Amsale Cherie, Yemane Berhane
World Journal of AIDS (WJA) , 2012, DOI: 10.4236/wja.2012.23021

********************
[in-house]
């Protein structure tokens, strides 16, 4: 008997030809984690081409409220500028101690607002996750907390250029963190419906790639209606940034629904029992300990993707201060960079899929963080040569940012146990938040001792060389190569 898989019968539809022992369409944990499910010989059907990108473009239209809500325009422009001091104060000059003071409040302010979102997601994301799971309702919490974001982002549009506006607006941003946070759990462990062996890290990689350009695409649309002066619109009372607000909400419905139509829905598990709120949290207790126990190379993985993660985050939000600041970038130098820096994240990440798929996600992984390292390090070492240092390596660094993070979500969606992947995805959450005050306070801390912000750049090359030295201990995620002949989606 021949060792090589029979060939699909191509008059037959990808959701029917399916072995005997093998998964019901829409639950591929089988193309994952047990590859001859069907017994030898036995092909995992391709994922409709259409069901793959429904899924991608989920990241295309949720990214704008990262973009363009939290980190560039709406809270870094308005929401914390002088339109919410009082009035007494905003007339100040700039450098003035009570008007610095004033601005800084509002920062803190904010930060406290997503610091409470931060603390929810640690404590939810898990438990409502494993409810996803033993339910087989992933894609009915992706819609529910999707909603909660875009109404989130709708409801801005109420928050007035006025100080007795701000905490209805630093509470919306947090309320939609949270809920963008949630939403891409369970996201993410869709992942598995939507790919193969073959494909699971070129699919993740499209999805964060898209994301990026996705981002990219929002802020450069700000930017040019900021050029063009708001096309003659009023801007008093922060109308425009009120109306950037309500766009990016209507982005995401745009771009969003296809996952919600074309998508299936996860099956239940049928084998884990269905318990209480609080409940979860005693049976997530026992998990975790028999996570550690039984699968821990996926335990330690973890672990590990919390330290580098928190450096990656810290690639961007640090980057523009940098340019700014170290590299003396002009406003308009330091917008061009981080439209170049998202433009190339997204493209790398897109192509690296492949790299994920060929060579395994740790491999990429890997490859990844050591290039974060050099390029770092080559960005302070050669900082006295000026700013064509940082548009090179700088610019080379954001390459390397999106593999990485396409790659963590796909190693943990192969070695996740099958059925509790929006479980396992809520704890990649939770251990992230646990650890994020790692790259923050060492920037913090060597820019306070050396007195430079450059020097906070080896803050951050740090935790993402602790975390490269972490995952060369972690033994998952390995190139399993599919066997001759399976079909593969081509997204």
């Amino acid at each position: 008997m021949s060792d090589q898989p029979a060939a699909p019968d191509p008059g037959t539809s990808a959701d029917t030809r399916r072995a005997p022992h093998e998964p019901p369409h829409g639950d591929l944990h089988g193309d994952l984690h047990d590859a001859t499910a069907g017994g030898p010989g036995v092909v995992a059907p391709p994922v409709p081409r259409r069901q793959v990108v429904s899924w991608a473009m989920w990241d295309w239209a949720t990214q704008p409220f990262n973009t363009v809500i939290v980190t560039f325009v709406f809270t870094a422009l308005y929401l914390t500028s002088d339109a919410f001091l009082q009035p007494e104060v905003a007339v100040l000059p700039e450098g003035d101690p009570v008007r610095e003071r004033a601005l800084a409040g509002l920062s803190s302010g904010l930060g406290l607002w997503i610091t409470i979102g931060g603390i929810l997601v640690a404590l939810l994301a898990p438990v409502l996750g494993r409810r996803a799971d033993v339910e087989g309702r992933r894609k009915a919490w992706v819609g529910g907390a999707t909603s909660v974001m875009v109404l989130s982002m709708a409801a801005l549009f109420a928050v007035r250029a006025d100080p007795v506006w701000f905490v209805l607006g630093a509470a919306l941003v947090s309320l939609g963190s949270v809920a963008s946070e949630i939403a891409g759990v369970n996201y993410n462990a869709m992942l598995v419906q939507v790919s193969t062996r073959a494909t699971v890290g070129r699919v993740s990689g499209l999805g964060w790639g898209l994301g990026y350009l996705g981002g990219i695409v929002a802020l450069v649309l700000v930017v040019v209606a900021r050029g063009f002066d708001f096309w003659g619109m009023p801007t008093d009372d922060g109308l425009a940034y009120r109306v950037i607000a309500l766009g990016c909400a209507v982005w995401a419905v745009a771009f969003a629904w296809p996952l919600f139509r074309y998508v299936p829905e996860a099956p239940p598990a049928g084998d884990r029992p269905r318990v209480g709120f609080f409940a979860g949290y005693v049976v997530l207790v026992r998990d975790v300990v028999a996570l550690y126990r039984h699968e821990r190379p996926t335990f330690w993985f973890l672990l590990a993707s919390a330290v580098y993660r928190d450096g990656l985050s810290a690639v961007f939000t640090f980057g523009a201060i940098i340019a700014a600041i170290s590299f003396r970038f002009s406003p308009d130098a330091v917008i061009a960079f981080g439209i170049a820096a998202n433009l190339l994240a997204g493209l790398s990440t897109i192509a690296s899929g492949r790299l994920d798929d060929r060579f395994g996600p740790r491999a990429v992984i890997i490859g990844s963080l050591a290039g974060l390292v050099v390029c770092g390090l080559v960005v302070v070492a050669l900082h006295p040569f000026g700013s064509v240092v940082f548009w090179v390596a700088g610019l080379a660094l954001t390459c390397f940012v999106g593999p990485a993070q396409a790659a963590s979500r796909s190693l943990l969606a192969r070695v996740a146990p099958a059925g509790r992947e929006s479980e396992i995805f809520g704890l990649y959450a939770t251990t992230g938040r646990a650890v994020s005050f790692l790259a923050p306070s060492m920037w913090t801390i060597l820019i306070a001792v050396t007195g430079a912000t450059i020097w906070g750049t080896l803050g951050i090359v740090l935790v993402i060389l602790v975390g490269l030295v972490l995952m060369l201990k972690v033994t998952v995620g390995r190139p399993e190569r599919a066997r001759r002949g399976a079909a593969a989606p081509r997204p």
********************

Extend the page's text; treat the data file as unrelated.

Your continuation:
Abstract: Background: Understanding ecological factors that influence risky sexual behavior of adolescents is vital in designing and implementing sexual risk reduction interventions in specific contexts. Interventions undertaken without understanding the critical factors may not produce the desired results. Objective: The objective of this study was to identify the factors associated with adolescent risky sexual behavior among school adolescents in Addis Ababa, Ethiopia. Methods: This cross-sectional study was done among randomly selected school adolescents in Addis Ababa, Ethiopia. Data were collected by an anonymous self administered questionnaire. Risky sexual behavior was assessed by asking question about sexual activity, consistent condom use and faithfulness to a single partner. Logistic regression analysis was done to identify factors related to sexual behavior using the ecological framework. Result: Overall 377(10.6%) of the 723 sexually active students were involved in risky sexual practices. Risky sexual behavior was significantly and very strongly associated with perception of peers' involvement in sexual intercourse [AOR = 11.68 (95% CI: 8.76 - 15.58)]. Conclusion: This study demonstrated that peer pressure is the most important factor associated with risky sexual behavior among school adolescents in Addis Ababa. Interventions aimed at reducing sexual behavior among school adolescents should target adolescents as a group rather than individually.